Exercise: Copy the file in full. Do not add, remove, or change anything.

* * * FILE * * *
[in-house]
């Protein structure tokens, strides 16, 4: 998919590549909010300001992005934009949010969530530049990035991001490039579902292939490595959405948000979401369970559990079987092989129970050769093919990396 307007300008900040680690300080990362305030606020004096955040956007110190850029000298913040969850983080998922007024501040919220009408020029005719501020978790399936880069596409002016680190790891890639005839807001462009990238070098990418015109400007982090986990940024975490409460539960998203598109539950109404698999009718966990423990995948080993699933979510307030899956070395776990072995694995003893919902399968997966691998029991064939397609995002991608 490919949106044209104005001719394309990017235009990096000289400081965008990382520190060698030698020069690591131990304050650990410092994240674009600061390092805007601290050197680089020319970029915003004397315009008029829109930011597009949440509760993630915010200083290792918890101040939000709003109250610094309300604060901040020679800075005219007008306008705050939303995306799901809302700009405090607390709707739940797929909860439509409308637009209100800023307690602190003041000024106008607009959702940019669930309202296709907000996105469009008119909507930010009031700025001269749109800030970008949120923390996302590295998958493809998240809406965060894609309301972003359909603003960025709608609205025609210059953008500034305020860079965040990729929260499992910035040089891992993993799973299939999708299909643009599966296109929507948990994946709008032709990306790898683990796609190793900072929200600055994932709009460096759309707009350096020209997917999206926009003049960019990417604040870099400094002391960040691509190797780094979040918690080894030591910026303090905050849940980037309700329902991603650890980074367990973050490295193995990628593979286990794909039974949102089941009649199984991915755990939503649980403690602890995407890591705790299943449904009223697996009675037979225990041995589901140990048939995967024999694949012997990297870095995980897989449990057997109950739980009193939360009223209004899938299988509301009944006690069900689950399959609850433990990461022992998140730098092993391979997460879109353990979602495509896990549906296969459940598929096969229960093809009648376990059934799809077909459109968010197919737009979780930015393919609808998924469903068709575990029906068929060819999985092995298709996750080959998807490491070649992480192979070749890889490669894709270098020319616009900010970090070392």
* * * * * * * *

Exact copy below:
[in-house]
């Protein structure tokens, strides 16, 4: 998919590549909010300001992005934009949010969530530049990035991001490039579902292939490595959405948000979401369970559990079987092989129970050769093919990396 307007300008900040680690300080990362305030606020004096955040956007110190850029000298913040969850983080998922007024501040919220009408020029005719501020978790399936880069596409002016680190790891890639005839807001462009990238070098990418015109400007982090986990940024975490409460539960998203598109539950109404698999009718966990423990995948080993699933979510307030899956070395776990072995694995003893919902399968997966691998029991064939397609995002991608 490919949106044209104005001719394309990017235009990096000289400081965008990382520190060698030698020069690591131990304050650990410092994240674009600061390092805007601290050197680089020319970029915003004397315009008029829109930011597009949440509760993630915010200083290792918890101040939000709003109250610094309300604060901040020679800075005219007008306008705050939303995306799901809302700009405090607390709707739940797929909860439509409308637009209100800023307690602190003041000024106008607009959702940019669930309202296709907000996105469009008119909507930010009031700025001269749109800030970008949120923390996302590295998958493809998240809406965060894609309301972003359909603003960025709608609205025609210059953008500034305020860079965040990729929260499992910035040089891992993993799973299939999708299909643009599966296109929507948990994946709008032709990306790898683990796609190793900072929200600055994932709009460096759309707009350096020209997917999206926009003049960019990417604040870099400094002391960040691509190797780094979040918690080894030591910026303090905050849940980037309700329902991603650890980074367990973050490295193995990628593979286990794909039974949102089941009649199984991915755990939503649980403690602890995407890591705790299943449904009223697996009675037979225990041995589901140990048939995967024999694949012997990297870095995980897989449990057997109950739980009193939360009223209004899938299988509301009944006690069900689950399959609850433990990461022992998140730098092993391979997460879109353990979602495509896990549906296969459940598929096969229960093809009648376990059934799809077909459109968010197919737009979780930015393919609808998924469903068709575990029906068929060819999985092995298709996750080959998807490491070649992480192979070749890889490669894709270098020319616009900010970090070392």